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Environmental Recovery

No wealthy nation is doing even close to enough to address our environmental crisis. The scale of it is beyond what we can fit in our human minds. And survivor bias only makes it more extreme: the 12.6 million people around the world who die each year due to their environment — including from famines, poor air quality, droughts, floods, heat waves, toxic chemical exposure, and natural disasters — are no longer around to tell us how bad it is.

The number one worst human activity is obviously extracting and combusting fossil fuels which increases carbon levels in the atmosphere and oceans (plus a variety of knock-on effects), but we're also destroying the planet through polluting rivers, deforestation, hyper consumerism, reckless waste management, and mass extinction among many, many other awful addictions. To reverse the effects of all of this will require a humongous amount of work. That means jobs, jobs, and more jobs. Most of it will fit nicely within our current economic system, but some of the work that needs to be done will not have inherent market value in our current economic system. The most expensive example is likely the need for artificial carbon capture and geologic sequestration; that is, using machines powered by non-emitting energy-generation sources to pull carbon out of the air and water and store it deep underground where we got it from in the first place. This is technology that already exists (though it still needs more research and development). Wealthy governments around the world (including the US) need to put forward the resources to address these problems. If we don't pay up today, we'll pay a much higher price tomorrow. The summer when no food grows is coming a lot sooner than we think.

But that’s just the point. We crossed the critical threshold a long time ago. The world-wide reliance on burning fossil fuels has too much inertia. It’s not unreasonable that huge portions of humanity will be forced to live and produce necessities like food and potable water primarily or entirely indoors within a few decades. This is a problem the masses have yet to begin grappling with and a problem many, many environmental scientists are in grief counseling over. In addition to massive, sustained resources and effort from wealthy nations to restore the planet to pre-industrial health, we’ll simultaneously have to find ways to survive in the interim. This will require moving entire communities to higher ground and food and resource rationing. Hopefully hydroponics will help, but we need to get far better at rainwater collection, dehumidification, and desalinization to ensure we have enough usable freshwater in the first place. I wish I had more to give on this topic of survival, but little work has been done on scaled solutions in this area. We quite literally don’t know where to start because the conversation has hardly begun.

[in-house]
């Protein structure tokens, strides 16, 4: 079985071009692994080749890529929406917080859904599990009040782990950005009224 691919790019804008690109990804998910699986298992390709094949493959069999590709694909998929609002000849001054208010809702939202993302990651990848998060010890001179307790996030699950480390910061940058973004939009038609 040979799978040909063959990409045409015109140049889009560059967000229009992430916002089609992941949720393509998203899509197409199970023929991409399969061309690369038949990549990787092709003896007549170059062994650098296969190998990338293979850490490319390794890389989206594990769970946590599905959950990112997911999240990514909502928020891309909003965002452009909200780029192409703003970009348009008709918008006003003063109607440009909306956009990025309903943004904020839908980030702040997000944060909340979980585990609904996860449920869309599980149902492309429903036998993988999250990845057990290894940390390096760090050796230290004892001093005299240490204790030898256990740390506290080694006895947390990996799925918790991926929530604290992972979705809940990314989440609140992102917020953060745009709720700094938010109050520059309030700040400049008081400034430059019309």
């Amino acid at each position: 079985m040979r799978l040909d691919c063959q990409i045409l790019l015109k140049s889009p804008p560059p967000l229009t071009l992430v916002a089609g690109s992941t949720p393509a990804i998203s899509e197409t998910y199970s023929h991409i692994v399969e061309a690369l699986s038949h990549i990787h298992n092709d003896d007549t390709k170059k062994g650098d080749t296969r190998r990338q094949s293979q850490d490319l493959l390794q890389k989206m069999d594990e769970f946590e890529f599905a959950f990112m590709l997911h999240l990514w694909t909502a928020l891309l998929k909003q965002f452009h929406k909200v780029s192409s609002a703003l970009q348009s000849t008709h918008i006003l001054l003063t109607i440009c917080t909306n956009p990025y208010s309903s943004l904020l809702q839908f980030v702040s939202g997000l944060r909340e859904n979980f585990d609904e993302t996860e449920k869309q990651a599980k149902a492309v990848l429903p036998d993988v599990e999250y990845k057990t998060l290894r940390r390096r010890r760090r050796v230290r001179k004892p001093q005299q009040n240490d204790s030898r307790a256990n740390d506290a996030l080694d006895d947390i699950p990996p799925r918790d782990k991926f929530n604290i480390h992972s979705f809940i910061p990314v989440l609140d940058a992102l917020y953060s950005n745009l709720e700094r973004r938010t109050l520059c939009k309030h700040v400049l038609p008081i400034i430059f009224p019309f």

On the logistics of reversing the damage we’ve done, there are far too many specifics to cover, so I’m keeping things big picture here. If you have questions about my stances on certain technologies, philosophies, or approaches, feel free to contact me privately or publicly, but I am generally in favor of all of the main legislative approaches: carbon taxes, Cap and Trade, Quantitative Easing (i.e. paying companies not to emit carbon), standards (regulations), investment in decarbonization and new technologies, and justice (jobs programs and investments in communities most affected by our environmental crisis); all of these approaches have problems but all have been shown to work in a variety of countries around the world. I additionally want to recognize the power in giving land back to indigenous tribes everywhere, which is more rightly understood as restoring our land to preindustrial health through the traditional (and highly effective) practices of land stewardship by indigenous peoples.

To address a particular concern in Texas, for every job in the fossil fuel industry, there is an equivalent or better job in the same geographical area that needs to be filled, and we can give priority for those jobs to people who currently work in the fossil fuel industry. Texas is actually a global epicenter for renewable energy; for example, between 2020 and 2024, Texas will install more solar panels than California.

Beyond that, we'll have millions of jobs that need to be filled and fast. And we can't stop there. The US only makes up ~15% of yearly global emissions. We have to develop and manufacture clean energy production equipment at a scale that will allow us to sell it to industrializing nations around the world, particularly in Africa and Asia. If necessary, we'll subsidize this equipment to undercut Chinese coal plant prices. This doesn’t just mean rooftop photovoltaic solar cells, wind turbines, and lithium battery storage; it also includes domestically-produced small modular nuclear reactors, residential geothermal, and alternative energy storage in the near-term and investments in thorium nuclear reactors and alternative solar panel tech with a higher potential efficiency than photovoltaics for the long-term. Economically riskier investments in researching biofuels and solid-state wind energy are worth it in my opinion as well.

We have to use every tool at our disposal: economic incentives, regulation, jobs programs, funding for basic research in material science, biology, energy generation, chemistry, agricultural science, marine science, environmental science, etc. If you're looking for a traditional, jobs-based economic stimulus, saving the planet is the best one I can offer.

From right to repair enforcement to free insulation retrofits for older commercial and residential buildings, every consideration is on the table.

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